The USC Trojans' offensive identity for most of the season could be defined with quarterback Mark Sanchez helping the USC offense score points quickly by taking chances down the field.
Saturday in USC's 17-3 win over Cal, the Bear defense took that aspect of the USC offense away, forcing Sanchez and the unit to adapt.
"We were very concerned about their defense taking the ball away from us," USC head coach Pete Carroll said. "Mark was schooled all week not to take any chances
To get that accomplished was enough to get us a tough win.
"This was a very big challenge for us this week with Mark because he likes to make things happen and take those shots. He had to tone it down this week, and he did it."
Prior to the game, Carroll expressed some concern with Cal's secondary and its national-best 17 interceptions. Saturday, thanks in part to a reigned in Sanchez, USC didn't throw a single pick.
"I played conservative. I tried to play smart and efficiently. I think I did OK," Sanchez said. "We'll watch the film and see, but the most important thing was no picks and no fumbles.
"It was hard. They want to bait you into throwing things down field. Down the field throws against those guys were tough."
Sanchez finished 18-of-29 for 238 yards, two touchdowns and zero interceptions.
"This was a big step for him," Carroll said. "Really, it was a big accomplishment. I was very proud of him."
The identity issue, though, did slow the Trojans down in between three spread out scoring drives including a crucial touchdown late in the fourth quarter.
"We hit a couple of plays that kind of got our confidence back (on our last drive)," offensive coordinator Steve Sarkisian said. "Before we were just kind of running plays and not running our offense."
The 17 points were more than enough for the win, satisfying Carroll plenty. Another score, though, would've been nice.
"I want to score more points," Carroll said. "Had we gotten another touchdown in there, I think it would've felt a lot different."
Against Cal, USC got flagged for 10 penalties for 105 yards, and defensive end Kyle Moore was not surprised at all.
"Of course, they're going to penalize the Trojans a lot regardless. They got to," Moore said. "In any game, we're going to get a lot more penalties than the other team.
"We're the Trojans. Everyone wants to take us down."
Defensive tackle Fili Moala said he thinks the penalties are a byproduct of the Trojans speed, athleticism and playmaking desire.
"I think our defense just plays so aggressively. We just play so fast. Sometimes, we get caught up in the moment," Moala said. "I think we're just really tough. We're playing as hard as we can."
He also thinks, though, USC continues to be targeted by the refs.
"I think our offense gets penalized a lot, and we get penalized a lot because of who we are," he said. "Really, it's just part of the game. Naturally, they just think they've got to penalize us. All we can do is continue to play hard."
On the year, USC has been flagged 21 times more than their opponents, yielding 286 more yards in penalties.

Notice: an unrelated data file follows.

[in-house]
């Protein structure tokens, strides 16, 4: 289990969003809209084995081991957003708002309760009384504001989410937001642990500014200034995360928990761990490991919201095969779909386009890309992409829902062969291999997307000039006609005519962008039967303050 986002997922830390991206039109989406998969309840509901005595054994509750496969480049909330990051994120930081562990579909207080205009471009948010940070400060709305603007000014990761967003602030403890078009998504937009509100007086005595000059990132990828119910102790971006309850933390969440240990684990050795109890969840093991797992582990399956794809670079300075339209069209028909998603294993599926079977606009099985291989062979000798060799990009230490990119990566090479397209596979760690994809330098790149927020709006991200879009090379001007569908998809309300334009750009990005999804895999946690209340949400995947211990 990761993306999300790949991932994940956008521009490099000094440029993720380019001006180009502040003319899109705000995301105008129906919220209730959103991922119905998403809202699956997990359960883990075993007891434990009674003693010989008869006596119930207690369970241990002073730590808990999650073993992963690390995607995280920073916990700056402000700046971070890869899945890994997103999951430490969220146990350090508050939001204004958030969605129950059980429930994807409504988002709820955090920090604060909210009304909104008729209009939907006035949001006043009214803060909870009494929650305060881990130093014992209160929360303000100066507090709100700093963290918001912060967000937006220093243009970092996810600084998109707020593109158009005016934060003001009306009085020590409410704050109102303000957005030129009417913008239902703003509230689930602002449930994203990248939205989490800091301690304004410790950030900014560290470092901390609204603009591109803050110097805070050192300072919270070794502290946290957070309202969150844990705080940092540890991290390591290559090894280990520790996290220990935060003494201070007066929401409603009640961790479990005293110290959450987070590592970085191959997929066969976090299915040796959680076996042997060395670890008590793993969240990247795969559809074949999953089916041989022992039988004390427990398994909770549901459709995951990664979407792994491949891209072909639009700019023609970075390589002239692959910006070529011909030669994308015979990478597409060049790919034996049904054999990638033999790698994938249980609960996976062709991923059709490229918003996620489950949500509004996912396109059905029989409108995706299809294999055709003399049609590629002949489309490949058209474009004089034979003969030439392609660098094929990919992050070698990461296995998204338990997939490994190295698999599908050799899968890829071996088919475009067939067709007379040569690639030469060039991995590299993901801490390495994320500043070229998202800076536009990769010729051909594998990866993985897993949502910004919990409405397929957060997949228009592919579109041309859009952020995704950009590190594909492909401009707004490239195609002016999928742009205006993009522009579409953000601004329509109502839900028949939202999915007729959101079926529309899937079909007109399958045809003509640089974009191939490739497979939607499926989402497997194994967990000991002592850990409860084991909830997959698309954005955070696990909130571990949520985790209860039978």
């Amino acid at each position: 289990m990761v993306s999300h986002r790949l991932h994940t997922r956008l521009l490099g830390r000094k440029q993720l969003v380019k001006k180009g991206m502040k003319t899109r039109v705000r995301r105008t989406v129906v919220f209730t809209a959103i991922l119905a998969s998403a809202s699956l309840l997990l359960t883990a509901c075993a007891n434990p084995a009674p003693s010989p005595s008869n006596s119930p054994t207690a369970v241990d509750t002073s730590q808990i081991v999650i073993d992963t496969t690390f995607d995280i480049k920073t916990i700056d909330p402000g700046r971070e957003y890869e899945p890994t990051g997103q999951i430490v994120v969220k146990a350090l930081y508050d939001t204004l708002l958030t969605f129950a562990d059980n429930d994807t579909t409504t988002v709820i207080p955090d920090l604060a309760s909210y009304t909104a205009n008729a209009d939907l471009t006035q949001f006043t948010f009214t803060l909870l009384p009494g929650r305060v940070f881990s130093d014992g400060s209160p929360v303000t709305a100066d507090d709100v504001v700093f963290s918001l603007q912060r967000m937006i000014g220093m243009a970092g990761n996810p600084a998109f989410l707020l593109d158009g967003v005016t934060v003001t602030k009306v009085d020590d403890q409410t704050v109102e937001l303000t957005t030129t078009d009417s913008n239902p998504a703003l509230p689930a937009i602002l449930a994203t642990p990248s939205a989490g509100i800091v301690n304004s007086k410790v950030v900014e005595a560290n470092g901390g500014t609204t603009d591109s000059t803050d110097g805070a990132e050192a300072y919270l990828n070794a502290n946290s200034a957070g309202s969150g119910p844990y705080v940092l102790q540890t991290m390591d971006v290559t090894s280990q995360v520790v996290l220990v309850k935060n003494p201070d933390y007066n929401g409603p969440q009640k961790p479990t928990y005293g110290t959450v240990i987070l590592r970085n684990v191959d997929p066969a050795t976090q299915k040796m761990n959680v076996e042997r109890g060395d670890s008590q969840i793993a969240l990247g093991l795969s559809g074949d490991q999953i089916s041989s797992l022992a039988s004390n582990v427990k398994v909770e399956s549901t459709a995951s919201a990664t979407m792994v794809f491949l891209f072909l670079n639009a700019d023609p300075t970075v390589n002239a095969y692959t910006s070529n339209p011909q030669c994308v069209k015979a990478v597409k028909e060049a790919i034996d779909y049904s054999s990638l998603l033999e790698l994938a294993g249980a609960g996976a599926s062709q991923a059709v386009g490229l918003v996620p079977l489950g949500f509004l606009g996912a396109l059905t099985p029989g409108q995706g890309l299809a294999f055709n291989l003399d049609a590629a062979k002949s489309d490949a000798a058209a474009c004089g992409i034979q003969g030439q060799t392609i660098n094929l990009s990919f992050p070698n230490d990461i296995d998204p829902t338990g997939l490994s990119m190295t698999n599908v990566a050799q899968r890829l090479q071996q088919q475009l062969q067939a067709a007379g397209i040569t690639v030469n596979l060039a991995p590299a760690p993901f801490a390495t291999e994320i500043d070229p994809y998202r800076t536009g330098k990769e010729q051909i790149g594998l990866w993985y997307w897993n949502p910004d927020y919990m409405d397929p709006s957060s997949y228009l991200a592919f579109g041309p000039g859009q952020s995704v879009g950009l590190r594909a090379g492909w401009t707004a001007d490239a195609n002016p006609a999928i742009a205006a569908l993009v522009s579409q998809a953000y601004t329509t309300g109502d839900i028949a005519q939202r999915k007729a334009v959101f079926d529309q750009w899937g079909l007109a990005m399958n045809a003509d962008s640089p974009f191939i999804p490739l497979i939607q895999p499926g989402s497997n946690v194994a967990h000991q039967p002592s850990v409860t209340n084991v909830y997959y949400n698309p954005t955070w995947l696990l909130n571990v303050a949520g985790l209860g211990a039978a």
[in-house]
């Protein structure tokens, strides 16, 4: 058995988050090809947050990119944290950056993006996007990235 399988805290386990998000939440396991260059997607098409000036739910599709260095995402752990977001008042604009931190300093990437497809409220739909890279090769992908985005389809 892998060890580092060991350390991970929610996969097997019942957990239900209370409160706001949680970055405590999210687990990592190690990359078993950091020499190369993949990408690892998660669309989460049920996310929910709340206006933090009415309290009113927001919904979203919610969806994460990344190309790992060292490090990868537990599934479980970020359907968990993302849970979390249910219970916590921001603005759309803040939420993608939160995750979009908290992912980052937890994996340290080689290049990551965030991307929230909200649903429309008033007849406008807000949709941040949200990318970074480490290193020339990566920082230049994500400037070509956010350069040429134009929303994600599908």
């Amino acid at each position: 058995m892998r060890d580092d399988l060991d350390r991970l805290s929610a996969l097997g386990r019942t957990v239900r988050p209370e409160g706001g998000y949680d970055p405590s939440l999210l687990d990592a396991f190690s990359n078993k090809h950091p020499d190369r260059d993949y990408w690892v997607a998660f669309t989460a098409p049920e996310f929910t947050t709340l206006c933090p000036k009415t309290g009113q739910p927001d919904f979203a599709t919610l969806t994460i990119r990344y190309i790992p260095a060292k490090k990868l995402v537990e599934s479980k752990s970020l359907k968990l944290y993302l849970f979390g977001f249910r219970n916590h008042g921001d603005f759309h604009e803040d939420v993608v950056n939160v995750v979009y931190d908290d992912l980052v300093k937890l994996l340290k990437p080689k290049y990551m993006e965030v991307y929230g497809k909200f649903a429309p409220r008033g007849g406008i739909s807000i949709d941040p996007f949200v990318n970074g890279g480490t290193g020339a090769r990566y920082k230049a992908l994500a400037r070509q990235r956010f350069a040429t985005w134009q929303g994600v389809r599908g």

"We just got to keep playing defense," Moore said. "We keep playing and go on to the next play."
Even Carroll thinks the penalties are almost unavoidable at this point.
"The big issue for us remains how our over-aggressiveness leads to us getting penalties," he said. "It is coming with the territory. That doesn't mean it's OK. If we have to live with it, we have to live with it.
"You guys can make it the story, but I don't think it is."
• Running back Joe McKnight returned to the lineup after sitting out for the second time in three games against Washington.
Against the Bears, he rushed seven times for 51 yards and caught three passes for 25 yards.
McKnight flashed some of his trademark elusiveness on a crowd-pleasing 16-yard gain, but the extraordinary play ended in one of the worst ways possible.
"Joe had the fumble on what was just a tremendous run up until that point," Sarkisian said.
McKnight said he didn't think the ball was exposed.
"It was high and tight. He just ran by me and hit the ball," he said. "He got it in the perfect place."
McKnight came back from the mistake to make some big plays late in the game before leaving with a cramp in his right calf.
• Freshman Armond Armstead entered the game early on, assisting on a pair of tackles.
"I've been saying it. Armond's a beast. That guy's a monster," Moala said. "He's just a baby right now. But I saw a good pass rush and saw him do well against the run.
"Once he develops, the sky's the limit."
• USC held Cal to just 27 yards rushing on 26 attempts.
• Rey Maualuga led USC with 10 tackles, continuing a stretch of dominant play.
• Prior to the game, McKnight's grandmother passed away.
• Ronald Johnson caught all of one pass Saturday, but he made it count, taking it into the end zone for the final Trojan touchdown.
"It was the only one I caught today. I just had to be patient that one would come out to me," he said. "We just had to keep executing and be patient. They had a great chance. You definitely had to wait for your shots. When they drop everyone back, you have to be patient."
• Moala said despite having one loss, he's confident USC deserves a spot in the BCS national title game.
"I can't take anything away from anyone else, but I think we deserve to play for the national title. If you look at what we've done since our loss, how our defense has played, the numbers are staggering. I mean, why are teams not scoring on us - ever?
"All we can do is just hope I think if voters took the time to really look at our team and evaluate us, I think they'd the see one of the best team's in the country."
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